Fine art illustration of a Tasmanian Devil. The print is hand-signed by the artist and is guaranteed to arrive in perfect condition. The reproduction of this original pen and ink drawing is done on high quality acid-free archival paper. Call 1 800-913-7906 for more information or to order by phone. Click here for shipping info.
The image is available for stock art illustration. Dealer inquires welcome
Availability: In Stock
A high res digital version of this image may be purchased and downloaded. The artwork may also be licensed for commercial use such as advertising, packaging, displays and other printed materials.
The Tasmanian Devil was completed on 7.9.2014. For many years I had intended to draw this amazing animal. I'm not sure why it took me so long, but when I decided to create a collage of Australian animals I knew that it would have to be part of the collection, being one of the most iconic and well-known predators in Australia. I studied some reference photos and came up with this pose. The collage should be available on my Cafe Press store in a few days.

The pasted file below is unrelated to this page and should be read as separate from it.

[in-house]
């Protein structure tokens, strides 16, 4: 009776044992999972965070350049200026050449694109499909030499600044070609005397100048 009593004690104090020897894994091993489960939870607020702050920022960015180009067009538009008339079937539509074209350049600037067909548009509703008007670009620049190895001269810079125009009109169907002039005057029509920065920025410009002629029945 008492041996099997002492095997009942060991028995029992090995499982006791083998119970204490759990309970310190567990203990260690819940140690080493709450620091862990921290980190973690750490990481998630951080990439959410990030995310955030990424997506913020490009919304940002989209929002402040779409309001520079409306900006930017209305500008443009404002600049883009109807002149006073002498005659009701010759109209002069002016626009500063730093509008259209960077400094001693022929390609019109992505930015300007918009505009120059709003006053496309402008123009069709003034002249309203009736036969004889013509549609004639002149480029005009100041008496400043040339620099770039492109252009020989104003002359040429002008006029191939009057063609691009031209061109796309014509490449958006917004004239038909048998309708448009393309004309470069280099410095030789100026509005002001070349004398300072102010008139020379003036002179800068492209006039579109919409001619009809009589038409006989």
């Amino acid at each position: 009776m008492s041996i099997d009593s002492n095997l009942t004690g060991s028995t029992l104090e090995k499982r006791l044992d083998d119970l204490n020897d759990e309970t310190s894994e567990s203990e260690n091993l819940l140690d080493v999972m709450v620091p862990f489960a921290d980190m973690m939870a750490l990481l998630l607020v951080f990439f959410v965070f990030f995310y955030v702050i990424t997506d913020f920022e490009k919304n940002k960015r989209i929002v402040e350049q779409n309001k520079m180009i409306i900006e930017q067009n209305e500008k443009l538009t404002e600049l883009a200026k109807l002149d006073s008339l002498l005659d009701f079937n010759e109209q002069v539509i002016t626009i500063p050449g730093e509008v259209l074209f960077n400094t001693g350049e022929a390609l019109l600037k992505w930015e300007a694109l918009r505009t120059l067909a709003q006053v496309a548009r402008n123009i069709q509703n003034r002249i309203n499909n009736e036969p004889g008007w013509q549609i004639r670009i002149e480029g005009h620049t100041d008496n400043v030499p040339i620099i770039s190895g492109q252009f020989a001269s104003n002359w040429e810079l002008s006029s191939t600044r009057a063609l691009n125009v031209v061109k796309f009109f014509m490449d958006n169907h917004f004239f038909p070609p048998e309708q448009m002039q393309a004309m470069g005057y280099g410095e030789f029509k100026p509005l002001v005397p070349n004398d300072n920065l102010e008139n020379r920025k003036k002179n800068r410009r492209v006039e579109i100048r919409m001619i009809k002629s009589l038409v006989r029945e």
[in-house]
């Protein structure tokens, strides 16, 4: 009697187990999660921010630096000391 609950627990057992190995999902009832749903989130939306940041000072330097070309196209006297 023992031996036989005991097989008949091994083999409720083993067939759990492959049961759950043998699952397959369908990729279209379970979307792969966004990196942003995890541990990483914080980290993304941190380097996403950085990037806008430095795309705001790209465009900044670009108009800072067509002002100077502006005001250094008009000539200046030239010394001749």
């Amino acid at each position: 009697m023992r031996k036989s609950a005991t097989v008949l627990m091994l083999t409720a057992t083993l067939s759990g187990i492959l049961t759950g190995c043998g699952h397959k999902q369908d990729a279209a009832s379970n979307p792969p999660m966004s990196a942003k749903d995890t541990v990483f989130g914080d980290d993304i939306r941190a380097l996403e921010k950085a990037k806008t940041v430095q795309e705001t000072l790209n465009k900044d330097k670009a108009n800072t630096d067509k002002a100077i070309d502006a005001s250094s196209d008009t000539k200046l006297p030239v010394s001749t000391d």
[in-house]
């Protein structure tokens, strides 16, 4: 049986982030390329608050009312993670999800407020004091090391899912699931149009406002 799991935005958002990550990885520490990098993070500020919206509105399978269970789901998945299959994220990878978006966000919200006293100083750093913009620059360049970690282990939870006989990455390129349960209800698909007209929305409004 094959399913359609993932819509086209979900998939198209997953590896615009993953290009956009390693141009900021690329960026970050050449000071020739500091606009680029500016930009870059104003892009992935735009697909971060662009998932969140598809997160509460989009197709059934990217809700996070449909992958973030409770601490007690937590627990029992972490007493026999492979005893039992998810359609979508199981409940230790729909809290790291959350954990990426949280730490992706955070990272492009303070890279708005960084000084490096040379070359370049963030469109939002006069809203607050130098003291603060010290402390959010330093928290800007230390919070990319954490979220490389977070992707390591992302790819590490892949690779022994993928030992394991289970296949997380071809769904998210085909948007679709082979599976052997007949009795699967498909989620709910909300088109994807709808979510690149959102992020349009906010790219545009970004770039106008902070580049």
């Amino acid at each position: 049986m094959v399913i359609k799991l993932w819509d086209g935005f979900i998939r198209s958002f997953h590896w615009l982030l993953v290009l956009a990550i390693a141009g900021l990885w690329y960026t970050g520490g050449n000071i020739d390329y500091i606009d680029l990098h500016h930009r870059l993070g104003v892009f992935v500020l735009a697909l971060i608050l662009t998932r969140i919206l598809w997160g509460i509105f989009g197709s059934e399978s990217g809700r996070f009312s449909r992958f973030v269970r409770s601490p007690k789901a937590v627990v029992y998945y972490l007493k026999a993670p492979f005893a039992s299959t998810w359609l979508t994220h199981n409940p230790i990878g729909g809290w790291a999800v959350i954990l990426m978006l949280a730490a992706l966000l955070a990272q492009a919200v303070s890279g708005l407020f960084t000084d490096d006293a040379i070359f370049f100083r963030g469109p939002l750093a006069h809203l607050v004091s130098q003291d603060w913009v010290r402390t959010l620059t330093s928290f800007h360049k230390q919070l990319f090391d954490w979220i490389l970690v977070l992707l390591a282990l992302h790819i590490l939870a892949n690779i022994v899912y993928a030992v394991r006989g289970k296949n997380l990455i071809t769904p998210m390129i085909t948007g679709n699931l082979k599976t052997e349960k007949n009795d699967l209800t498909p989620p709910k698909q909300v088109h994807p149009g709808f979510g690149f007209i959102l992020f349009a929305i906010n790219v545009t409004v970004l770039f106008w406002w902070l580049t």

The Tasmanian Devil is a carnivorous mammal native to the Australian island of Tasmania. When the Thylacine when extinct in 1936 it became the world's largest carnivorous marsupial. It is roughly the size of a small dog, weighing about 18 pounds (8 kg.) Males are usually a little larger than the females. At this time they are only found on the island of Tasmania, although it in the past they were known to inhabit some of the smaller islands nearby. They Tasmanian Devil is mostly nocturnal, hunting for prey around the twilight hours. They do, however, like to sun bathe and are often observed laying on their bellies during the daylight hours. They are good hunters and can take down prey larger than themselves such as smaller kangaroo. They prefer to eat wombats though, but will also feed on roadkill should they find it. Due to habitat loss and an aggressive disease that is nearly always fatal the Tasmanian Devil's numbers in the wild have dropped precipitously and are now considered endangered.